The movie “Unplanned” is based on the true story of Abby Johnson, a former clinic director and employee of the year for Planned Parenthood who realized the horrors of abortion and became an advocate for life.
Before I brag on the success of the film, which debuted over the past several weeks across the country, I want to talk about the various hurdles it faced along the way.
First, the movie received an “R” rating from the Motion Picture Association of America ratings board, despite the fact that the movie didn’t have nudity, violence, or mature language. So, why the rating? The board reportedly had issues with the graphic abortion scene. This is ironic because, in levying this rating, the ratings board is admitting that abortion is a graphic, violent, and disturbing practice.
Another irony tied to the rating is that girls under 18 can’t see a movie about abortion, yet in some states, these same girls can receive an abortion without parental consent. This logic seems to be “too young to view, but not too young to do” when it comes to abortion.
The second hurdle producers of this film faced occurred when television channels such as Hallmark, UpTV, and Lifetime refused to air spots promoting the film. Why were these advertising avenues closed? Most likely because of the controversial nature of the film, which exposes the truth about abortion. Twitter briefly blocked the film’s page, which prevented producers from sharing about the opening weekend of the film. Twitter eventually backtracked and restored the film’s page.
Lastly, “Unplanned” faced difficulty when filmmakers sought permission to use various well-known soundtracks for the film. Most of these denials were based on the fact that the film exposes the horrors of abortion. For example, producers were denied the rights to Cyndi Lauper’s “Girls Just Want to Have Fun.”
The reality is that those who are in favor of the murder of unborn children via abortion can’t handle the truth. Because they can’t handle or don’t want the truth to be exposed, they did all they could to block the success of this film.
Abortion advocates have lobbied at the state level to have laws struck down that require a woman who wants an abortion to have an ultrasound prior to the procedure. This further proves my point that those who are in favor of abortion do their best to squash the truth. Why would they be against ultrasounds prior to an abortion? Because the mother will find out there is a living human being inside her!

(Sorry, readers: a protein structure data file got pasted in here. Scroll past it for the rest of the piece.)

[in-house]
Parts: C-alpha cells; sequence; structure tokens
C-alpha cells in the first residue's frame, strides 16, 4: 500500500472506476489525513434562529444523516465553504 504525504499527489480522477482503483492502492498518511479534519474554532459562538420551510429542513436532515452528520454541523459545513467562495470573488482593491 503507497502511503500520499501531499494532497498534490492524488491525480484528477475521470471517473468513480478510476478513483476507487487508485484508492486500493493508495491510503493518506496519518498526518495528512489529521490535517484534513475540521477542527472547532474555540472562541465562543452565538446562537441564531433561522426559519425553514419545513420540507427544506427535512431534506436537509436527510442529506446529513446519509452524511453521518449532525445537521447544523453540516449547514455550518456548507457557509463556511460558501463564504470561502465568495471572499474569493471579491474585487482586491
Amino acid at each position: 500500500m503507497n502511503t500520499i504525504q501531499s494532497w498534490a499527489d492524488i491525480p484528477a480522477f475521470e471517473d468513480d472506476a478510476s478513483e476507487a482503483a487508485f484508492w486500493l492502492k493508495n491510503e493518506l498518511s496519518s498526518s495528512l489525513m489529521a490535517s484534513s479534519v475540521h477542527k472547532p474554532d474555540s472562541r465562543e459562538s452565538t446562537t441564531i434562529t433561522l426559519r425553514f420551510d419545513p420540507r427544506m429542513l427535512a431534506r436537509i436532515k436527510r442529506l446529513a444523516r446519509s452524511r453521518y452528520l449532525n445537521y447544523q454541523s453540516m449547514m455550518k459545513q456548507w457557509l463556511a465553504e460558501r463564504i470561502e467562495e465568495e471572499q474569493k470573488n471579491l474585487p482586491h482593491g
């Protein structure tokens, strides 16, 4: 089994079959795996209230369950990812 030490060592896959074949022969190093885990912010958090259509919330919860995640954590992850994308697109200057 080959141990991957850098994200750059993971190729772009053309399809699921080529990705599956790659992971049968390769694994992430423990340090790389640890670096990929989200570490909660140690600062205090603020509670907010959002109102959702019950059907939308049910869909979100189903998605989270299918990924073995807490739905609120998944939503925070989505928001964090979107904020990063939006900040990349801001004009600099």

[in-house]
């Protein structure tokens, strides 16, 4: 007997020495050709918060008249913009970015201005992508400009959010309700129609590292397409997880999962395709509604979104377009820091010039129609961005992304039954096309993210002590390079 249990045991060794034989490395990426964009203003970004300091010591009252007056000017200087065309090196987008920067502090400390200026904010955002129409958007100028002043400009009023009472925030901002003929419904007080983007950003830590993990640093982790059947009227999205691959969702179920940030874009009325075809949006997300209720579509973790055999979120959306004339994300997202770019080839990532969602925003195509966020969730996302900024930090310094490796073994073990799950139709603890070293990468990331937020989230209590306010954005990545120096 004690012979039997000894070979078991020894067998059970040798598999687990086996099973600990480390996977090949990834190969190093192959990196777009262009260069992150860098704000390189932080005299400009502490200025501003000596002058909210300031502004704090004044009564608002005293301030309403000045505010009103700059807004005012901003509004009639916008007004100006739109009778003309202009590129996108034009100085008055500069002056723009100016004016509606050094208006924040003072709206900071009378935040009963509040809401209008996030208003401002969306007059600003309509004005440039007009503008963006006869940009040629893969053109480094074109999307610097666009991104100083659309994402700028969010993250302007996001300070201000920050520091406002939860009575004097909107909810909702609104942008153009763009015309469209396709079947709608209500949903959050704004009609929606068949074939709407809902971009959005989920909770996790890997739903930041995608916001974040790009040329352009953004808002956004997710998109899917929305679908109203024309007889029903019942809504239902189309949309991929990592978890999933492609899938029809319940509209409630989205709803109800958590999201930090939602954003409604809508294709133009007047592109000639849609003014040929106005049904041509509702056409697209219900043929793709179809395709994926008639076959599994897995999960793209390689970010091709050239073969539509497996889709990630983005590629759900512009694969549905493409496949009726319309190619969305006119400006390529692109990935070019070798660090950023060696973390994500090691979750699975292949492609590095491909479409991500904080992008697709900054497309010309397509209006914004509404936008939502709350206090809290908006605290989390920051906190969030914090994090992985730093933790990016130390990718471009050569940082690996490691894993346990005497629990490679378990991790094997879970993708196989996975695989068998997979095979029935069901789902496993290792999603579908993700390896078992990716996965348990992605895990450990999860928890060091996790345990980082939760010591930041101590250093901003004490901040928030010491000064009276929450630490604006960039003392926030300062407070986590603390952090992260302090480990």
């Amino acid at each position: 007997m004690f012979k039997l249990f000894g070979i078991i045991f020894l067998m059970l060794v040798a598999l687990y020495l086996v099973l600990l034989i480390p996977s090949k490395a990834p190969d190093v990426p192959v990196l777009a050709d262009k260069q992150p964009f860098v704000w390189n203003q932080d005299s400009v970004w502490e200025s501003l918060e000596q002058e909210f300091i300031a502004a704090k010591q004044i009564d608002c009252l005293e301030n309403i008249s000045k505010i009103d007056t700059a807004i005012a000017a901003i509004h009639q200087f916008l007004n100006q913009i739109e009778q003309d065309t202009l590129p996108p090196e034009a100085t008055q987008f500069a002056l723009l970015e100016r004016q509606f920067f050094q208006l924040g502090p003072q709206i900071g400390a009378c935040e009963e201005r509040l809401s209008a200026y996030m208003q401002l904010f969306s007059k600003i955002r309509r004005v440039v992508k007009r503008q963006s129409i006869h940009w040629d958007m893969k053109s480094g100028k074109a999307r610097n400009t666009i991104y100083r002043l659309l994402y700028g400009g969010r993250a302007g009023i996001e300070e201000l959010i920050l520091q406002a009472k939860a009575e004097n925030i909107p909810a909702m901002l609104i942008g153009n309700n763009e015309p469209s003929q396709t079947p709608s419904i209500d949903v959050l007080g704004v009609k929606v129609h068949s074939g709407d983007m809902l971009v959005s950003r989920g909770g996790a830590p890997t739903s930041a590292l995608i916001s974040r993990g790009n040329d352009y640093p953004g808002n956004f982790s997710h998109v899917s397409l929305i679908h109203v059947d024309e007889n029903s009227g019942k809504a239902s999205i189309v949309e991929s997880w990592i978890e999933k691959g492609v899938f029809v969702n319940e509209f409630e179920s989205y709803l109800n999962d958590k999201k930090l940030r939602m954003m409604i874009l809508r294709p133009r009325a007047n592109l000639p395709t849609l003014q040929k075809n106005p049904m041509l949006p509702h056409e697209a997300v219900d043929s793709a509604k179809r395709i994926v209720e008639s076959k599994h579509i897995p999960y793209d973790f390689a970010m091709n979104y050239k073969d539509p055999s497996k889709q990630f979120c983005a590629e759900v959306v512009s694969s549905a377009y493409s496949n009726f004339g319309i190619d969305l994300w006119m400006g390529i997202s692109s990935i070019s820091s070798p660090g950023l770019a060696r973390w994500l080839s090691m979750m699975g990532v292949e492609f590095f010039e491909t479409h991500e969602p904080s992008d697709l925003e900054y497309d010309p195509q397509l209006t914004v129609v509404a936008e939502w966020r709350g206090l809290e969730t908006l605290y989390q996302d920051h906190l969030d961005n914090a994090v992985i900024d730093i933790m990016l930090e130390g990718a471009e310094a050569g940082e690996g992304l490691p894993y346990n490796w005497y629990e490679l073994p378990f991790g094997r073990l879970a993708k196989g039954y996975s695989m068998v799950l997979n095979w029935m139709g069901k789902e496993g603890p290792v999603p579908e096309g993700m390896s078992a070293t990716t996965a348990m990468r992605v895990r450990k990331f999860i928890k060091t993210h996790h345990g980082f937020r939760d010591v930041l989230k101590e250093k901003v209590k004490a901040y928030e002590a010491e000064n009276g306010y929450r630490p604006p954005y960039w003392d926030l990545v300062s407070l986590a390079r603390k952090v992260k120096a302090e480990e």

The ‘Unplanned’ Ultrasound
To this point, an ultrasound is what caused the lead character in “Unplanned,” Abby Johnson, to change her mind about abortion. During an abortion, Abby saw with her own eyes a baby squirming and flinching as the “doctor” dismembered and eventually killed the baby in the mother’s womb.
One of the most egregious facts surrounding this debate is that Planned Parenthood, America’s largest abortion provider and Abby Johnson’s former employer, is subsidized by more than $500 million in taxpayer dollars each year.
Someday, abortion will be viewed historically as a modern-day Holocaust, maybe even worse. Every day, our country is allowing the most vulnerable among us, unborn children, to be torn from their mother’s womb, all in the name of “reproductive choice.”
Back to “Unplanned.”
After all the challenges this truth-telling film faced, you would think it would fail miserably at the box office. The exact opposite is true. “Unplanned” came in at No. 4 overall during its opening weekend, grossing more than $6 million—twice as much as the industry had predicted. Consequently, the movie expanded to 500 more theaters this past weekend and grossed another $3.2 million.
Thanks to the people behind this film, the truth about abortion is spreading like wildfire, and nothing can seem to stop it.
Walker Wildmon serves as vice president of operations for the American Family Association, and is on the board of directors for AFA Action, the 501(c)(4) governmental affairs affiliate of AFA.
Views expressed in this article are the opinions of the author and do not necessarily reflect the views of The Epoch Times.